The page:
Renaissance: What was it like teaching in a classroom for the first time?
Maggie: Overwhelming. As a recent college graduate fresh out of school, I didn’t feel equipped to meet students’ unique needs. However, I did pick up on the benefits of edtech in the classroom. Our school was a 1:1 school that used iPads, but I noticed the need for additional professional development around iPads and best practices to ensure students remained focused. It was tough to keep students engaged in learning because I had to reinforce that that iPads were tools, not just toys.
Gracie: Like Maggie, I felt not-quite-equipped. I didn’t realize how challenging it would be to have a room full of students reading at different levels and having different learning styles. It also opened my eyes to how much time educators spend on prep.
Renaissance: How did edtech play a role in your classrooms? How did you use it?
Maggie: We used technology quite a bit throughout the school day. The thing that jumped out to me was keeping students engaged. Sometimes, students would get distracted on the iPads or go do something else. It could be difficult moving around and making sure each student remained on task and focused. I feel like professional development about some best practices would’ve helped me that first year.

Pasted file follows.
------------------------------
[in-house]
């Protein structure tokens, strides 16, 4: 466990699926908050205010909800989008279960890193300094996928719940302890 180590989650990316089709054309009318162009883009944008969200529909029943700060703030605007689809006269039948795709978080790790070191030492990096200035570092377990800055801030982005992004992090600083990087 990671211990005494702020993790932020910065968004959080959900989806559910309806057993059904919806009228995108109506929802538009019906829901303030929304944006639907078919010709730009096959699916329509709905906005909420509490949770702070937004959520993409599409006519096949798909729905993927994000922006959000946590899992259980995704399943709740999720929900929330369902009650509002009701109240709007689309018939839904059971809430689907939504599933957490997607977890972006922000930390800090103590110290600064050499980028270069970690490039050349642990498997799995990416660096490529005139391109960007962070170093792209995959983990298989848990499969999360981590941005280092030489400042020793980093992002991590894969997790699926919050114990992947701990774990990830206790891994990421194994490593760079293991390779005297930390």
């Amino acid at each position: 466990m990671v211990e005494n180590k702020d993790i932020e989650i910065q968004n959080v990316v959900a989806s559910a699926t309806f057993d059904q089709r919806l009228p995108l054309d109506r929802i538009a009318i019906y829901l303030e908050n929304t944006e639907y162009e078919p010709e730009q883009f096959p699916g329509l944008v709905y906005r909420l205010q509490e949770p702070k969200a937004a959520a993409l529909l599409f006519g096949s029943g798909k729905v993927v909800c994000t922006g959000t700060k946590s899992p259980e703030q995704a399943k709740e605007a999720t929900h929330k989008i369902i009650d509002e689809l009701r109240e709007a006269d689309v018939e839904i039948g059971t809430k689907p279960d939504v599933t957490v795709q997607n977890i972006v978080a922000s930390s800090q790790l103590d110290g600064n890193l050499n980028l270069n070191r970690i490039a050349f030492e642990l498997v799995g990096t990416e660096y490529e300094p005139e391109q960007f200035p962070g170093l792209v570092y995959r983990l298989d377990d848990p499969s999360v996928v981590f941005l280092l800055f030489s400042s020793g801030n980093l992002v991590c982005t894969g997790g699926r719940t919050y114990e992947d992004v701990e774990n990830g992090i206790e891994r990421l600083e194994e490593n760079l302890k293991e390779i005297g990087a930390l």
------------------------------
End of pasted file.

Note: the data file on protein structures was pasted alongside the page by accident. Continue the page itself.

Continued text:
Gracie: I noticed the impact right away—like how my students’ eyes would light up when they got to use the Chromebooks. I also noticed the positives and negatives of using technology in the classroom. For example, our school used an online math program that had an animated penguin to keep students engaged. However, the program didn’t offer supports or scaffolds when students got stuck. Sometimes, the penguin would waddle back and forth across the screen for 10 minutes as the student sat there—not helpful or motivating. Things like that showed me the importance of both good design in edtech and good implementation, as well as the importance of educators monitoring what students are doing in the programs.
Renaissance: How did teaching in the classroom translate to Freckle? What sticks out?